WASHINGTON, D.C. – Today, U.S. Senator Jacky Rosen (D-NV) released the following statement highlighting her many legislative actions during her first year in the Senate, including introducing 15 pieces of bipartisan legislation, co-leading a resolution to defend the Affordable Care Act (ACA), serving on five Senate committees and eight subcommittees, launching both a Senate Task Force and a Senate Caucus, and co-sponsoring over 300 pieces of legislation. Of the 300 bills and resolutions co-sponsored or introduced by the Senator, over two-thirds are bipartisan and nearly 60 have passed the Senate, and 6 have been signed into or will be signed into law before the end of the year.
“I’m proud to have made so much progress during my first year in the Senate, working with colleagues on both sides of the aisle to serve Nevada’s hardworking families,” said Senator Rosen. “My office has made it a priority to address issues that matter to Nevadans, such as protecting access to health care, looking out for our veterans, and investing in and preparing our future workforce. I will continue working tirelessly to improve the lives of Nevadans through bipartisan legislation that benefit our great state and its people.”
BACKGROUND: This year, Senator Rosen was named as one of the most bipartisan freshmen members of the United States Senate in the 116th Congress. Every bill she has introduced has been bipartisan, two-thirds of the legislation she has co-led or co-sponsored has been bipartisan, and about a third of the legislation Senator Rosen has co-sponsored was introduced by a Republican.
Of the 15 bipartisan bills introduced by Senator Rosen, highlights include:
• Introducing the bipartisan Building Blocks of STEM Act, legislation that will create and expand upon STEM education initiatives at NSF for young children, including new research grants to increase the participation of girls in computer science. The Building Blocks of STEM Act has passed both the House of Representatives and the Senate and is expected to be signed into law by the President soon.
• Introducing the Affordable Housing for Veterans Act, bipartisan legislation to ensure that veterans are proactively made aware of their VA home loan options, including providing them with side-by-side information about whether such information is more affordable than a convention loan.
• Introducing the GI Bill Planning Act, bipartisan legislation that would provide military enlistees additional time to pick their preferred GI Bill education benefits, rather than having to do so at Basic Training.
• Introducing the Cyber Ready Workforce Act, bipartisan, bicameral legislation that would authorize apprenticeship programs to help train our cyber workforce.
• Introducing the JROTC Cyber Training Act, a bipartisan bill to direct The Department of Defense to establish a program to train JROTC students in computer science and cybersecurity.
• Introducing the Veterans Jobs Opportunity Act, a bipartisan bill that would create a small business startup tax credit for veterans who open up a business in underserved communities.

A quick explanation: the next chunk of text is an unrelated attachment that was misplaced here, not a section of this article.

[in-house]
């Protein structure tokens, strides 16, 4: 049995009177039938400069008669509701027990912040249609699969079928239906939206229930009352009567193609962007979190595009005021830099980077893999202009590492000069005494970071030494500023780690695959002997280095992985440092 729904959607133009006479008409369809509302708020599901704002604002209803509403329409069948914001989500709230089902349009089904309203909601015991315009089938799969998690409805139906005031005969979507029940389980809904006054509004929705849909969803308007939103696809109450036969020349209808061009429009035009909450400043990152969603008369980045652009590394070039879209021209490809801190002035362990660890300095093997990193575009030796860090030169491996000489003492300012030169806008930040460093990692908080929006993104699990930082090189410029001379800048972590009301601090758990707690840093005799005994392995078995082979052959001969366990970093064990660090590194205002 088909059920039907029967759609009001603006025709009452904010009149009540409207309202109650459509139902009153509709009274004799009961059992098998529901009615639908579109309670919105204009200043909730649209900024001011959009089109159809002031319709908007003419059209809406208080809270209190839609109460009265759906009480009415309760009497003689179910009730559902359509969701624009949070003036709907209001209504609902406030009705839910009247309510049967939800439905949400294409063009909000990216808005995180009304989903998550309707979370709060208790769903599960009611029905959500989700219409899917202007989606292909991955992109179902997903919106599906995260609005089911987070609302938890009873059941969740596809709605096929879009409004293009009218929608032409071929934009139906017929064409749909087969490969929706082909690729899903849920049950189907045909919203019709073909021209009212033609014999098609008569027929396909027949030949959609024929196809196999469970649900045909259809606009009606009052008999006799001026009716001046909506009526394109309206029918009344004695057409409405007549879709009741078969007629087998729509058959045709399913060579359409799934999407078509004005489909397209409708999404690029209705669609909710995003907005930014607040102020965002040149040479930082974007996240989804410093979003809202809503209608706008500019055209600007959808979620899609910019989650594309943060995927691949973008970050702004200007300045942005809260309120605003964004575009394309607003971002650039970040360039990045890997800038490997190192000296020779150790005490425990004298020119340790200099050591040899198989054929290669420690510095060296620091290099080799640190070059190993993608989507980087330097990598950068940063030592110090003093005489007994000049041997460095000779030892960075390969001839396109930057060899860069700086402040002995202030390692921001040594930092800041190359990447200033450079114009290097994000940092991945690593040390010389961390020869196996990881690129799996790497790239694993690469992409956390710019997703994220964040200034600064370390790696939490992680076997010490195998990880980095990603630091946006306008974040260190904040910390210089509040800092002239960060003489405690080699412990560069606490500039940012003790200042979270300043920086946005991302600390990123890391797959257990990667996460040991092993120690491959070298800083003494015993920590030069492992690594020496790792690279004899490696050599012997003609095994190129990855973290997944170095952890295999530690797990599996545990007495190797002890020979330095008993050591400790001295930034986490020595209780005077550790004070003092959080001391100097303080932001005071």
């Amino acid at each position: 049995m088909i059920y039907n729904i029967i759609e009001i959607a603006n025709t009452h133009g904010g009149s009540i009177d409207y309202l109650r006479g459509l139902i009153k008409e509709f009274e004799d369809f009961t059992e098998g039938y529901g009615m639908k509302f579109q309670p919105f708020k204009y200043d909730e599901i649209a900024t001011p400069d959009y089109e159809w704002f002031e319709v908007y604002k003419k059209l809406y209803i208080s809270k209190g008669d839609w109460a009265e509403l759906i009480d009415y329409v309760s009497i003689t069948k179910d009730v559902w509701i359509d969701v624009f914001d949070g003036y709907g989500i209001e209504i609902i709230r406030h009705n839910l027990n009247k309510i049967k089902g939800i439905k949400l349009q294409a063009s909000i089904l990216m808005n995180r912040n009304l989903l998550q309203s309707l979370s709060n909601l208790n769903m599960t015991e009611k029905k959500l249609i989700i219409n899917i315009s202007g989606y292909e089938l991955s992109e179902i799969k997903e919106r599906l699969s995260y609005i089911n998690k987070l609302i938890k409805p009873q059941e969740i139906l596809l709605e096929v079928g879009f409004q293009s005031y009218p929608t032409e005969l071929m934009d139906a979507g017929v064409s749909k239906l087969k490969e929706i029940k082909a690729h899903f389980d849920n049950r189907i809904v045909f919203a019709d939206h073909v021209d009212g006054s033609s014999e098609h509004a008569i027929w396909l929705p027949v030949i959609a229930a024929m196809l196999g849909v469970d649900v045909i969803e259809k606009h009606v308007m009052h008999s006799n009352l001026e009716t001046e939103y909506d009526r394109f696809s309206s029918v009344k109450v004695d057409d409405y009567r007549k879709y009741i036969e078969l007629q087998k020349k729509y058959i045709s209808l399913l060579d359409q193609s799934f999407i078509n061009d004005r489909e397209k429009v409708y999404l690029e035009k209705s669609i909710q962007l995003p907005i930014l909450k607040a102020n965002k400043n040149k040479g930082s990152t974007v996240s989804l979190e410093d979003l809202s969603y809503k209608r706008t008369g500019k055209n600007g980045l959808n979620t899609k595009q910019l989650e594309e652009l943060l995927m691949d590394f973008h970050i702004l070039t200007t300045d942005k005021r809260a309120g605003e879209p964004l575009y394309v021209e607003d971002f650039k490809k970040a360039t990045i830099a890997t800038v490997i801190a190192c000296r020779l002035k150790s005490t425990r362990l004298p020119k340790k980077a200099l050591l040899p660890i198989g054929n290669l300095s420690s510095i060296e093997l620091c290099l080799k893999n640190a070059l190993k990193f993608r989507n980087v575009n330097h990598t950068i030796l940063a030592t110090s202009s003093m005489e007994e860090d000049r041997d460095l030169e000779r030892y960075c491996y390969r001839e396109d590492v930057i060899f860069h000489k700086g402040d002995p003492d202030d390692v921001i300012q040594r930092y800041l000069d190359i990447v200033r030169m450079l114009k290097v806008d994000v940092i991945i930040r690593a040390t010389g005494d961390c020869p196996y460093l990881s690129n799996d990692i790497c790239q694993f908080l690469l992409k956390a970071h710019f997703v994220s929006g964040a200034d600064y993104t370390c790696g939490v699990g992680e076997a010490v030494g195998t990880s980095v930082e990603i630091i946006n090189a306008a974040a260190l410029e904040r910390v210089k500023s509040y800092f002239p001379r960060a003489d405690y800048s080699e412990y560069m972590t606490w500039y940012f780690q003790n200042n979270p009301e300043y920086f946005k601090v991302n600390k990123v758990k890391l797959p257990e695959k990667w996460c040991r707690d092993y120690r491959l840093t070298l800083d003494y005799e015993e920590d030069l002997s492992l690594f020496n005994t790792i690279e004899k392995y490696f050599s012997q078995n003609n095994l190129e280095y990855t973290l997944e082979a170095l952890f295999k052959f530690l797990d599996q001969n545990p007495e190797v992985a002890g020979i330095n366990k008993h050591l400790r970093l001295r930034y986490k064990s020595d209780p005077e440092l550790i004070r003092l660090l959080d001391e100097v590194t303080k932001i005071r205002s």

• Introducing the Hire Student Veterans Act, a bipartisan bill to provide tax credits to incentivize employers to hire student veterans so that they have access to good-paying jobs. This was the first bill Senator Rosen introduced in the U.S. Senate.
• Introducing the Jobs Not Waste Act with the entire Nevada delegation. This bipartisan, bicameral bill would prohibit the Secretary of Energy from taking action relating to the licensing, planning, development, or construction of a nuclear waste repository at Yucca Mountain until the Director of the Office of Management and Budget (OMB) submits a study to Congress on the economic benefits of alternative uses of the site, and Congress holds a hearing on the benefits of alternative uses.
• Introducing the Broadband Parity Act, bipartisan legislation to ensure that all communities receiving federal broadband support, including our rural communities, have access to internet service that is actually at broadband speeds.
• Introducing the Provider Training in Palliative Care Act, bipartisan legislation to update the National Health Service Corps program to include palliative care medicine as an eligible primary care service.
Other legislative highlights include:
• Co-leading a resolution that would authorize Senate Legal Counsel to intervene in Texas vs. United States – a pending lawsuit in federal court, on behalf of the U.S. Senate, in order to defend the constitutionality of the Affordable Care Act’s coverage protections for people with pre-existing conditions.
• Passing an appropriations amendment to provide over $4 million to combat invasive species in Lake Tahoe. This amendment was later included in the FY2020 spending package, which passed the House and Senate and is expected to be signed into law.
• Helping to introduce the State Public Option Act, legislation to improve the Affordable Care Act by allowing states that choose to expand Medicaid the option of allowing their resident to buy into the program and access high-quality, affordable care, regardless of income level.
• Launching the bipartisan Comprehensive Care Caucus in the Senate to raise the public’s awareness and promote the availability and benefits of palliative care, while also finding bipartisan solutions to expand access to palliative care services, improve coordinated care, and address issues impacting caregivers.
• Launching the Senate Bipartisan Task Force for Combating Anti-Semitism. To date, over one-third of the Senate has joined this Task Force, with an even number of Republicans and Democrats.